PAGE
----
Once, a guy from South Carolina stopped in trying to offer peaches to Bill.

“I told him, if it’s not local,” Bill said, “I don’t want to deal with it.”

Someone once told him to sell Georgia watermelons, but Bill scoffed, saying they were not as sweet as those grown in Southern Illinois.

Peaches grow fairly well in Illinois, says Diane Handley, manager of the Illinois Specialty Growers Association. Apples and peaches are the top fruits grown in the state.

Illinois is also among the top producers of sweet corn, basil, green beans and popcorn. It ranks No. 1 nationally in pumpkins and horseradish, an herb that is so popular that it requires its own state association.

Typically, Bill sells to both regular customers and travelers along Illinois 1, staying each day until he sells his daily ration, which occasionally means he is done by noon, but which frequently means he stays until 4 p.m. That’s a long day for someone who starts picking up produce at 4:30 a.m. and starts selling by 9:30 a.m., doing especially brisk business on Tuesday and Thursdays during a farmers market on the square.

“They go downtown and price the corn and melons,” Bill says, a twinkle in his eye, “and then they come here to buy from me.”

Bill refrains from heading to the square for such markets since he gets to sell his wares here without paying rent, although he pays the city a $10 fee for the right to sell here in town.

Usually, his wife Rita helps, but she always heads back home around late morning to watch “Days of Our Lives.”

Some might say Bill stalked Rita before they married more than 45 years ago.

At least, that’s how it sounds when he recounts the story for Brian and me.

After 14 years of marriage, Bill’s first wife sought a divorce and custody of their three sons and one daughter. After a while Bill, who worked at a gas station, decided he needed a wife. So he told a close friend: “I’m hunting for another woman. Do you know any available women?”

Indeed he did, a gal named Rita who worked at RCA in Bloomington, Ind., and who had, incidentally, also just divorced.

So Bill drove over to her house and waited for Rita to return home from work. At midnight, Bill noticed Rita’s porch light had been turned on, so he walked to the front door and knocked.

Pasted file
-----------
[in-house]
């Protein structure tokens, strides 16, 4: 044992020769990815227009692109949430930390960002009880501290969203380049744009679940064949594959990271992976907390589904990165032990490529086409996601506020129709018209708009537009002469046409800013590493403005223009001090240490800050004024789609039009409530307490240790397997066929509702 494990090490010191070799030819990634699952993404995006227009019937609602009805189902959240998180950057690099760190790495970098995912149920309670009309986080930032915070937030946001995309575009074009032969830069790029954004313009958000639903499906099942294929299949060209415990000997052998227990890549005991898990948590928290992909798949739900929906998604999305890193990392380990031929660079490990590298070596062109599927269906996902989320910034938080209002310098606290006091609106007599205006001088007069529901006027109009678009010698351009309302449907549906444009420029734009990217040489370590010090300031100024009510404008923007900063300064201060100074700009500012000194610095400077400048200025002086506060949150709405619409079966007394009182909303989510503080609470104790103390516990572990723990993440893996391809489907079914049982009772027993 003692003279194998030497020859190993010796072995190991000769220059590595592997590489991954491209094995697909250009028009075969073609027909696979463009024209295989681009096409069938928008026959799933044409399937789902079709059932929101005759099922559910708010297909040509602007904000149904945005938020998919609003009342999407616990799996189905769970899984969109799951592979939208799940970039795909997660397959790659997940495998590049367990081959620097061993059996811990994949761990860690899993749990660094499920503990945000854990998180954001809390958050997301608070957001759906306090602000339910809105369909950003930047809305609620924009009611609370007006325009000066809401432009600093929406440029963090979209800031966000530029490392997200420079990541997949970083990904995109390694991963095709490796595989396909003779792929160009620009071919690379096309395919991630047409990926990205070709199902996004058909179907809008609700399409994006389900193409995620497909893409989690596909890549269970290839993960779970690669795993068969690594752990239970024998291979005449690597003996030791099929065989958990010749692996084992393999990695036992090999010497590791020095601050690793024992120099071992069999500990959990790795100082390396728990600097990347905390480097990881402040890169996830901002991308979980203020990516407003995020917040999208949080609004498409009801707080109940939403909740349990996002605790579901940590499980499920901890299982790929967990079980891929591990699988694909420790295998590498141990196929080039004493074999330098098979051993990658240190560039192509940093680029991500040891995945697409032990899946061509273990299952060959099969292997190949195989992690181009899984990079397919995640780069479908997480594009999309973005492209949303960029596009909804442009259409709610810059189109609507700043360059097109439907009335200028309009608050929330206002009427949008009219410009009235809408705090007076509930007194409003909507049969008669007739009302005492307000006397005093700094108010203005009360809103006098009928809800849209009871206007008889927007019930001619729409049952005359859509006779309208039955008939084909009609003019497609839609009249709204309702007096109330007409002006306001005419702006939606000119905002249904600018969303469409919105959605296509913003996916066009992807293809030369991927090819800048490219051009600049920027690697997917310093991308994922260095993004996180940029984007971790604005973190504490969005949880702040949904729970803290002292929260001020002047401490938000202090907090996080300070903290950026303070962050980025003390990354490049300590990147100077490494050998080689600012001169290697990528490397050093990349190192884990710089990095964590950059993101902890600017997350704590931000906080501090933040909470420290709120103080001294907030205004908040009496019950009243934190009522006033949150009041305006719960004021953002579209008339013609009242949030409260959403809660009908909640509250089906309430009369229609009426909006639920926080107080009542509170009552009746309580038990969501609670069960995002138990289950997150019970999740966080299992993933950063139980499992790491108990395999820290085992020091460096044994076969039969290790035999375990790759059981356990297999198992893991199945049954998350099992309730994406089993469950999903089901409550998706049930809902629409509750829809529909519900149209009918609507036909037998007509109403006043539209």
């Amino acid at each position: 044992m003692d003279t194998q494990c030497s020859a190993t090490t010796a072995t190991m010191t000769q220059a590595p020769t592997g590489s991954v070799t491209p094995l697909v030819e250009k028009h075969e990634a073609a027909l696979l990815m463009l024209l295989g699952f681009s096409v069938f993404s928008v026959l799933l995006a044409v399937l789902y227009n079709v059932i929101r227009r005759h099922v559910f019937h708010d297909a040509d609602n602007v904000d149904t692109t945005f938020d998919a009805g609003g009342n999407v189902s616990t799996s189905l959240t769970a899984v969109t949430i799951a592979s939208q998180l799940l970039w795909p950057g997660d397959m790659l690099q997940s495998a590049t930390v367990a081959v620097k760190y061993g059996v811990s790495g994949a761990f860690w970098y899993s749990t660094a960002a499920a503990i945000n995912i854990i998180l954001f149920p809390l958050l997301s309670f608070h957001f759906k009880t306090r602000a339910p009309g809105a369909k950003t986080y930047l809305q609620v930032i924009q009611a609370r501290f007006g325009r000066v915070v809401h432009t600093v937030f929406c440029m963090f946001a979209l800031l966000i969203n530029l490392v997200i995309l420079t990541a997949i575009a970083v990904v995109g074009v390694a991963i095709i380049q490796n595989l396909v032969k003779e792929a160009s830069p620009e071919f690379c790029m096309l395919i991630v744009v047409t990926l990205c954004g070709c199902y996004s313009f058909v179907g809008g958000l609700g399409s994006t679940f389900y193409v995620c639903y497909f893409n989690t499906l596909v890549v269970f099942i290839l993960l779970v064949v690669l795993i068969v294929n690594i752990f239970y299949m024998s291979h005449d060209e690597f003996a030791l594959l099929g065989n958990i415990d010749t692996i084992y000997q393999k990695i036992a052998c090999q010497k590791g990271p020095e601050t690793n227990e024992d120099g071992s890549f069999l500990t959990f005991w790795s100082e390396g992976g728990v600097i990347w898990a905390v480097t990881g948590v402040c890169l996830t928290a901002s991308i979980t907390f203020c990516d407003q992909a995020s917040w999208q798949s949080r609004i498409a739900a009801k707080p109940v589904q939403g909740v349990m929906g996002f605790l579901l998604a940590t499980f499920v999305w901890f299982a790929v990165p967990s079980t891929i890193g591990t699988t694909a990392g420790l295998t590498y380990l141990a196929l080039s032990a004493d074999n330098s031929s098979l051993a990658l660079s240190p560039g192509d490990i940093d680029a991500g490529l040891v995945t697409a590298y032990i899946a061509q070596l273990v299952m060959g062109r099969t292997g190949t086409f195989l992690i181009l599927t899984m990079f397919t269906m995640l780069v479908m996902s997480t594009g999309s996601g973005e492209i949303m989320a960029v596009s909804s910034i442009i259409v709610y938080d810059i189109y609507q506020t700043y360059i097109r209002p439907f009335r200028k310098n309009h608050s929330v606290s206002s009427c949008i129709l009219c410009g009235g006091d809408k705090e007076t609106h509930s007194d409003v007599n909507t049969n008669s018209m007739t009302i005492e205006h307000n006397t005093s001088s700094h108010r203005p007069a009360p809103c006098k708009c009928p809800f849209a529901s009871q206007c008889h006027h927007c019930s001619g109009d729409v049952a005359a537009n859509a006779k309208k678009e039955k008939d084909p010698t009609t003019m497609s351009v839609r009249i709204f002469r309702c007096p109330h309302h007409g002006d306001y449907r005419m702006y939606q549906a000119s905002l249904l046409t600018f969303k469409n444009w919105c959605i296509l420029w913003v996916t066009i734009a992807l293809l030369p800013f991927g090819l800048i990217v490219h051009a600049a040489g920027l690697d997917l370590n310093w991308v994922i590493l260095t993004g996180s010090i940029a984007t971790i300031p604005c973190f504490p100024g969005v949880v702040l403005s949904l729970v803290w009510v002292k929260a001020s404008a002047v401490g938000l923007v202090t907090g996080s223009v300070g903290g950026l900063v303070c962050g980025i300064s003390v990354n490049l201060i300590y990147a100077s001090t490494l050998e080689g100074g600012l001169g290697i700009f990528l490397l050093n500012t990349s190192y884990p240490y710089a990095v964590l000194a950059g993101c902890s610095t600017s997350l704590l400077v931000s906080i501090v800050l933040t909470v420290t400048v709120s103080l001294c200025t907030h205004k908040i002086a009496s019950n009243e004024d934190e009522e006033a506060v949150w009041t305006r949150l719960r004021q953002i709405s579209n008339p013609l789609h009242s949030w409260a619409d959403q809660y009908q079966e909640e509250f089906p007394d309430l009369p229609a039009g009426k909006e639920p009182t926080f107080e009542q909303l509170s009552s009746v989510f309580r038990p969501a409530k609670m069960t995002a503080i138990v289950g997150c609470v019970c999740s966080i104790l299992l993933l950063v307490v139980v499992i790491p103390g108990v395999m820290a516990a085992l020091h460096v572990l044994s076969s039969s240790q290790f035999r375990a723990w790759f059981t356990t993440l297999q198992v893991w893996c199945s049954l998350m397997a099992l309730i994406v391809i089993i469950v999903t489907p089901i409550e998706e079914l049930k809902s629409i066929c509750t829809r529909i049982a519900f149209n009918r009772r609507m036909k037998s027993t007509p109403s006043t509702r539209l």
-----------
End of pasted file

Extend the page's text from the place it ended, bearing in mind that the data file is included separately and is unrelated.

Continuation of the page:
Understandably, Rita was startled. “If you want to talk to me, you’ll have to come at a decent hour,” she said.

Rita had enlisted a neighbor to serve as a chaperone, or perhaps as protector, against the weird fellow who stopped by at midnight, which in 1968 probably seemed more bizarre than it might today.

Eventually, the neighbor departed, but Bill and Rita kept talking. Bill learned that Rita had married an American soldier who was serving on a base in Germany. After moving to Southern Illinois and giving birth to four daughters, she sought a divorce. Two weeks after this conversation, Bill and Rita married. Later that year, they moved to Germany, living there until returning to Lawrenceville in October 1970. In May, they celebrated their 45th anniversary.

In the interim, Bill has managed a Checker gas station a few blocks from this corner and has driven semis across the country for three regional trucking companies. He retired earlier this year, in part because a titanium disk inserted into his back has made it difficult to walk or to stand for long periods. But, each summer, he still sells produce here in Lawrenceville, even if the locations have changed through the years.

Before we depart, Bill’s son-in-law, Pablo, stops by, driving a mass transit mini-bus onto the lot, where the small white building sitting 30 yards behind us previously housed both a Mach 1 gas station and a pawn shop. We talk about soccer, especially the Malaga Football Club that plays in Spain’s La Liga premier division that reached the quarterfinals of the 2013 UEFA Champions League, losing by a goal to runner-up Germany’s Dortmund — an impressive feat lost on most American sports fans

But Pablo doesn’t care because he loves living in Southern Illinois. “I’m from Spain,” Pablo says. “But I am an American.”

Pablo selects a cantaloupe that, apparently, is ripe without sniffing, and he smiles as he walks away with it, which catches Bill’s attention.

“Pay?” Pablo says. “For me, this should be free since you’re my father-in-law.”

“For you,” Bill says with a wide smile, “three-fifty.”

Pablo smiles, pays Bill, and departs in the mini-bus, waving as he does so.

Before we leave, I notice a tattoo peeking out from Bill’s left sleeve, so I ask what it looks like.

Bill tugs up his sleeve, revealing an arrow through a heart with the name Rita emblazoned inside it.

“We’ve had our ups and downs,” Bill says, “but we’ve had a real good life.”

Brian asks for the secret to a happy marriage.

Without pause, Bill replies: “Just do what mama says.”